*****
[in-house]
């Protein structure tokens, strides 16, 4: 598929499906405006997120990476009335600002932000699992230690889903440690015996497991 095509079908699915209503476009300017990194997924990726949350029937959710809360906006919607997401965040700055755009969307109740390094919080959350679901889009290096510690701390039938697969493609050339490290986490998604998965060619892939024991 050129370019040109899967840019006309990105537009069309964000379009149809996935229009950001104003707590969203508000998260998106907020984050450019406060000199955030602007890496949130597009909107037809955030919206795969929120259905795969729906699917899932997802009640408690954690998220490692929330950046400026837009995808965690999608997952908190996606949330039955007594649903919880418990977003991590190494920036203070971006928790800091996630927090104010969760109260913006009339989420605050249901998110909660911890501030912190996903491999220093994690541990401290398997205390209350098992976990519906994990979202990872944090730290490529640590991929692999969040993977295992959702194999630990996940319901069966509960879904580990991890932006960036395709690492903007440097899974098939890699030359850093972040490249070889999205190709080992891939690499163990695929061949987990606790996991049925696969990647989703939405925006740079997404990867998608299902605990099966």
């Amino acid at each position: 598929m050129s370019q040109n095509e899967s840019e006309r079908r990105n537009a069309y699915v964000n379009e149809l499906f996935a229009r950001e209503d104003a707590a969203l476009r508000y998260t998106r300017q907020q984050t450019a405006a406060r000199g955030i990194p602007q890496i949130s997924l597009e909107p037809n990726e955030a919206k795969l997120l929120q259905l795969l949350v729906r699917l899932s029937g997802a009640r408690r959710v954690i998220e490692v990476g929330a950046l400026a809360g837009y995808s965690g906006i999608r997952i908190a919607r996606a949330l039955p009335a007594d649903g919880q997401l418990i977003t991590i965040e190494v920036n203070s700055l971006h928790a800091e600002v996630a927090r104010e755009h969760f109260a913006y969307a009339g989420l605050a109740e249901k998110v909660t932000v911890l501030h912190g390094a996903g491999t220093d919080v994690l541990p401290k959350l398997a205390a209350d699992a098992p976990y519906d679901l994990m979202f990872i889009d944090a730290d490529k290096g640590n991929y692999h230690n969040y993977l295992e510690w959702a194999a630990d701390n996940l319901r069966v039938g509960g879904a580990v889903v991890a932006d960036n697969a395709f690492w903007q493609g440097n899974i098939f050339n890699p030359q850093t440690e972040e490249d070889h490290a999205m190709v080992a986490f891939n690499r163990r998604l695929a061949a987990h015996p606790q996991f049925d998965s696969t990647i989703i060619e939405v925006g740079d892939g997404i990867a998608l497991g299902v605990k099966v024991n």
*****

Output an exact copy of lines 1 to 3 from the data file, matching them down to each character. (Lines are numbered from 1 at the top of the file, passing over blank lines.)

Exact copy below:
[in-house]
């Protein structure tokens, strides 16, 4: 598929499906405006997120990476009335600002932000699992230690889903440690015996497991 095509079908699915209503476009300017990194997924990726949350029937959710809360906006919607997401965040700055755009969307109740390094919080959350679901889009290096510690701390039938697969493609050339490290986490998604998965060619892939024991 050129370019040109899967840019006309990105537009069309964000379009149809996935229009950001104003707590969203508000998260998106907020984050450019406060000199955030602007890496949130597009909107037809955030919206795969929120259905795969729906699917899932997802009640408690954690998220490692929330950046400026837009995808965690999608997952908190996606949330039955007594649903919880418990977003991590190494920036203070971006928790800091996630927090104010969760109260913006009339989420605050249901998110909660911890501030912190996903491999220093994690541990401290398997205390209350098992976990519906994990979202990872944090730290490529640590991929692999969040993977295992959702194999630990996940319901069966509960879904580990991890932006960036395709690492903007440097899974098939890699030359850093972040490249070889999205190709080992891939690499163990695929061949987990606790996991049925696969990647989703939405925006740079997404990867998608299902605990099966």
């Amino acid at each position: 598929m050129s370019q040109n095509e899967s840019e006309r079908r990105n537009a069309y699915v964000n379009e149809l499906f996935a229009r950001e209503d104003a707590a969203l476009r508000y998260t998106r300017q907020q984050t450019a405006a406060r000199g955030i990194p602007q890496i949130s997924l597009e909107p037809n990726e955030a919206k795969l997120l929120q259905l795969l949350v729906r699917l899932s029937g997802a009640r408690r959710v954690i998220e490692v990476g929330a950046l400026a809360g837009y995808s965690g906006i999608r997952i908190a919607r996606a949330l039955p009335a007594d649903g919880q997401l418990i977003t991590i965040e190494v920036n203070s700055l971006h928790a800091e600002v996630a927090r104010e755009h969760f109260a913006y969307a009339g989420l605050a109740e249901k998110v909660t932000v911890l501030h912190g390094a996903g491999t220093d919080v994690l541990p401290k959350l398997a205390a209350d699992a098992p976990y519906d679901l994990m979202f990872i889009d944090a730290d490529k290096g640590n991929y692999h230690n969040y993977l295992e510690w959702a194999a630990d701390n996940l319901r069966v039938g509960g879904a580990v889903v991890a932006d960036n697969a395709f690492w903007q493609g440097n899974i098939f050339n890699p030359q850093t440690e972040e490249d070889h490290a999205m190709v080992a986490f891939n690499r163990r998604l695929a061949a987990h015996p606790q996991f049925d998965s696969t990647i989703i060619e939405v925006g740079d892939g997404i990867a998608l497991g299902v605990k099966v024991n």